Visit our 2020 Voter Guide to learn more about the November 3 general election.
Mike Espy, age 66, is vying to be the first African American elected by popular vote to the U.S. Senate from Mississippi.
In 1986, Espy, a Democrat, became the first Black Mississippian elected to the U.S. House since Reconstruction. He was re-elected by comfortable margins to the 2nd District post three additional times before he resigned to accept the appointment as U.S. secretary of agriculture in the President Bill Clinton administration. He was the nation’s first African American secretary of agriculture.
Espy later resigned after he was indicted on federal corruption charges, though he was acquitted on all counts. Since then, Espy has been practicing law in Mississippi.
In 2018, Espy reentered politics to run for the Senate seat left vacant after the retirement of long-time U.S. Sen. Thad Cochran. Espy lost the special election to interim Sen. Cindy Hyde-Smith. Espy garnered more than 46% of the vote in the special election.
Espy is a Yazoo City native. His family has been involved in the funeral home business for decades, and his grandfather is credited with starting the first African American hospital in the state in the 1920s to provide a medical option for Black Mississippians.
We asked all of the U.S. Senate candidates to share their stances on several issues. Republican Senator Cindy Hyde-Smith chose not to respond. You can view Libertarian Jimmy Edwards’ answers here.
Here’s what Democrat Mike Espy said:
What role should Congress play in coronavirus response?
Mike Espy: Congress, along with the President, should be leading a cohesive, coherent, and coordinated national approach to addressing the pandemic and the economic crisis so we do not have this ad hoc approach that has left our states and local governments to fend for themselves.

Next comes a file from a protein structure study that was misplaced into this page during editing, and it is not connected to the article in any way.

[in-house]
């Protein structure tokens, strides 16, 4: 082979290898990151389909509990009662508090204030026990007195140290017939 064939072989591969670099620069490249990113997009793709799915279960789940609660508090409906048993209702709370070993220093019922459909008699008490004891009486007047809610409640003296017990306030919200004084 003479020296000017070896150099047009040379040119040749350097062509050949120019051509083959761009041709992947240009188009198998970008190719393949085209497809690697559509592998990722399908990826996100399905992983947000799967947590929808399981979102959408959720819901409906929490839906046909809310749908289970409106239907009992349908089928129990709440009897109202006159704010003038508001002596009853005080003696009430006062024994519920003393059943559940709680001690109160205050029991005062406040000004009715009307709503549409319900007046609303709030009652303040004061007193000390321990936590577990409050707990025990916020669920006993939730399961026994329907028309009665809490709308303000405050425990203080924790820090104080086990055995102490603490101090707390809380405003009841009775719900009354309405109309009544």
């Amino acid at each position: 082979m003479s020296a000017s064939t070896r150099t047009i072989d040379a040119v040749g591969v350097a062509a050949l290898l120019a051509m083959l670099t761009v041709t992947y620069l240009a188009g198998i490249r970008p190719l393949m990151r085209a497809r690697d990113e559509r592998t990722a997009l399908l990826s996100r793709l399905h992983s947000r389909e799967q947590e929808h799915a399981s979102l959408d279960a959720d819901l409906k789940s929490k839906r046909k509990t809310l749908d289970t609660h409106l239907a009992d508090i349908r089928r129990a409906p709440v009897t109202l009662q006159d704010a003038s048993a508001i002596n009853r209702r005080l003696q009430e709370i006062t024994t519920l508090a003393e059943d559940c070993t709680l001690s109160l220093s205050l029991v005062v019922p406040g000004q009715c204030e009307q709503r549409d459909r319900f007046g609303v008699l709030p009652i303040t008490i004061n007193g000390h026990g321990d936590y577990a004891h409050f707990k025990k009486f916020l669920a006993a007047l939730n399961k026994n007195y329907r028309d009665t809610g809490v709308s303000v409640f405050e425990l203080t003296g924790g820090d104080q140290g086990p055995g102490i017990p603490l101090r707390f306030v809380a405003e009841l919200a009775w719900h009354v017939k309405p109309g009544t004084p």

Instead of minimizing the pandemic and denying during the critical early stages, our Congressional leaders should have come together as a body, sat down with our world-renowned medical experts and come up with a comprehensive approach to shut down parts of the United States.
Should safeguards be put in place to limit national debt?
Mike Espy: As a long-time deficit and debt hawk and former member of the U.S. House’s Budget Committee, I believe we must reduce the national debt. But gimmick safeguards would bring fiscal collapse to our country’s economy, especially during downturns like we are in now.
It will be my utmost priority in Congress to reduce our debt through careful, targeted cuts. By giving tax breaks to the drivers of our economy — the middle class and small businesses — instead of the wealthy, we can reap the benefits of a booming economy and reduce our debt.
Should a president have broad power to declare war or send troops to battle without congressional approval?
Mike Espy: No. As outlined in the Constitution, the President should have to seek approval in order to declare war. I do support the President maintaining authority to keep our country safe and execute tailored missions, such as those against the War on Terror.
My support for the brave men and women who have sacrificed everything for their country is non-negotiable. I am dedicated to Mississippi’s nearly 200,000 veterans and 12,000 active-duty service members and will speak out against any attempt to denigrate their service and their families’ commitment to this country.
What are your healthcare priorities?